This theory in turn explains another concept: the notion of regulatory capture.  In regulatory capture, as commonly defined, the biggest players (companies) in an industry manage to put people favorable to their views in control of whatever regulatory agency is supposed to monitor that industry.

Regulatory capture is repellant because it violates an important feature of any political system: impartiality.  We take the purpose of any regulatory agency to be that of a neutral umpire looking out to make sure that the players in the industry under its oversight stay within reasonable bounds.  We expect the agency to act impartially for the public good, which entails minimizing negative externalities while allowing industry to make the profits necessary to stay in business and produce positive externalities (like wealth, jobs, tax revenue, and so on).

That is, a regulatory body run by fair and impartial agents will, we think, ensure that the industry produces desirable goods and services while keeping the public safe from harm.  But a body run by agents beholden to the industry will more likely let the industry get away with producing more public harms while producing fewer social goods.  It would be as if all the referees in a football game were ex-coaches from one of the teams.  The players on the other team and the spectators of the game would be incensed at this violation of impartiality, and rightly so.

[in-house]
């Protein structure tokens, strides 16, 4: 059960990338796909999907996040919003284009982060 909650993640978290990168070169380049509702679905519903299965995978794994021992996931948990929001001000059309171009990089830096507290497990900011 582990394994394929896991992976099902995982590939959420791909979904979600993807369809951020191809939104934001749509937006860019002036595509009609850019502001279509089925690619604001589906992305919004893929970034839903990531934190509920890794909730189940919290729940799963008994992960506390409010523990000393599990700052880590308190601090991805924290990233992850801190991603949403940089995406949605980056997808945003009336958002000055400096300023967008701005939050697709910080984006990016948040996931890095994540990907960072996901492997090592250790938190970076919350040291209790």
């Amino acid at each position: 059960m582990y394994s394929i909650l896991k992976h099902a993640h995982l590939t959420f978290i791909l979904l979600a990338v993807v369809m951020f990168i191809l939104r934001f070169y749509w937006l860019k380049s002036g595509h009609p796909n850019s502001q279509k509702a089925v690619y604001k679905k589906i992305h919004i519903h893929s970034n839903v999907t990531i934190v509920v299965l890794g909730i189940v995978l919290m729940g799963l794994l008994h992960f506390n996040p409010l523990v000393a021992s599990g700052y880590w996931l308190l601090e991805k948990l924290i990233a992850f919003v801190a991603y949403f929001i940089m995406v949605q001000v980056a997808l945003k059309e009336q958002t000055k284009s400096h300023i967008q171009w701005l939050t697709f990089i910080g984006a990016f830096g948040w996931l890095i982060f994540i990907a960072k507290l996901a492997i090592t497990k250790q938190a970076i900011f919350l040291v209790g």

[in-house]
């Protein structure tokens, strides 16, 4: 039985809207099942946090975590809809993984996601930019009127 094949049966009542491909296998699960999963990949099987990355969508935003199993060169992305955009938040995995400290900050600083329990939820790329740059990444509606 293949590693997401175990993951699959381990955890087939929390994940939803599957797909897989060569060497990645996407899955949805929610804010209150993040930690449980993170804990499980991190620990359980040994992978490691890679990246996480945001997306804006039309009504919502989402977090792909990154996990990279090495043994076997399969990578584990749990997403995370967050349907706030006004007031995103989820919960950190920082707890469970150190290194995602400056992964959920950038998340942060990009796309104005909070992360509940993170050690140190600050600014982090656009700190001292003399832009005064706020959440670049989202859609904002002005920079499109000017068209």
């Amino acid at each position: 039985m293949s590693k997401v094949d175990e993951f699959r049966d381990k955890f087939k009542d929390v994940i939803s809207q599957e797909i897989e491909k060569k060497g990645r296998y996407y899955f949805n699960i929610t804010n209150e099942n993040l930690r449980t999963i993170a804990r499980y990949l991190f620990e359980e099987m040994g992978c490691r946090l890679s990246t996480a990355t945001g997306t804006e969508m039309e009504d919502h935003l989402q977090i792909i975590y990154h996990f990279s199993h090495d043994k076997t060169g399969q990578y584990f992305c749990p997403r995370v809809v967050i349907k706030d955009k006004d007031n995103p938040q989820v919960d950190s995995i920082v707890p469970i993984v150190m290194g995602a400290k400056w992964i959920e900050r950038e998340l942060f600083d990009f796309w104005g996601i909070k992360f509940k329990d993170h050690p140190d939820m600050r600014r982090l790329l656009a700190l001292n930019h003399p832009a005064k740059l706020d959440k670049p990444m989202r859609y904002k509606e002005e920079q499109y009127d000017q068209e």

But what is not often noted is the phenomenon which, for lack of a better name, I will term "reverse regulatory capture."  I mean by this cases where the agency that regulates an industry is taken over by special interests in an adversarial relationship with that industry.  Specifically, reverse regulatory capture occurs whenever a regulatory body is run by people allied with either unions in that industry or groups (such as environmentalist activist funds) that oppose the very existence of that industry in the first place.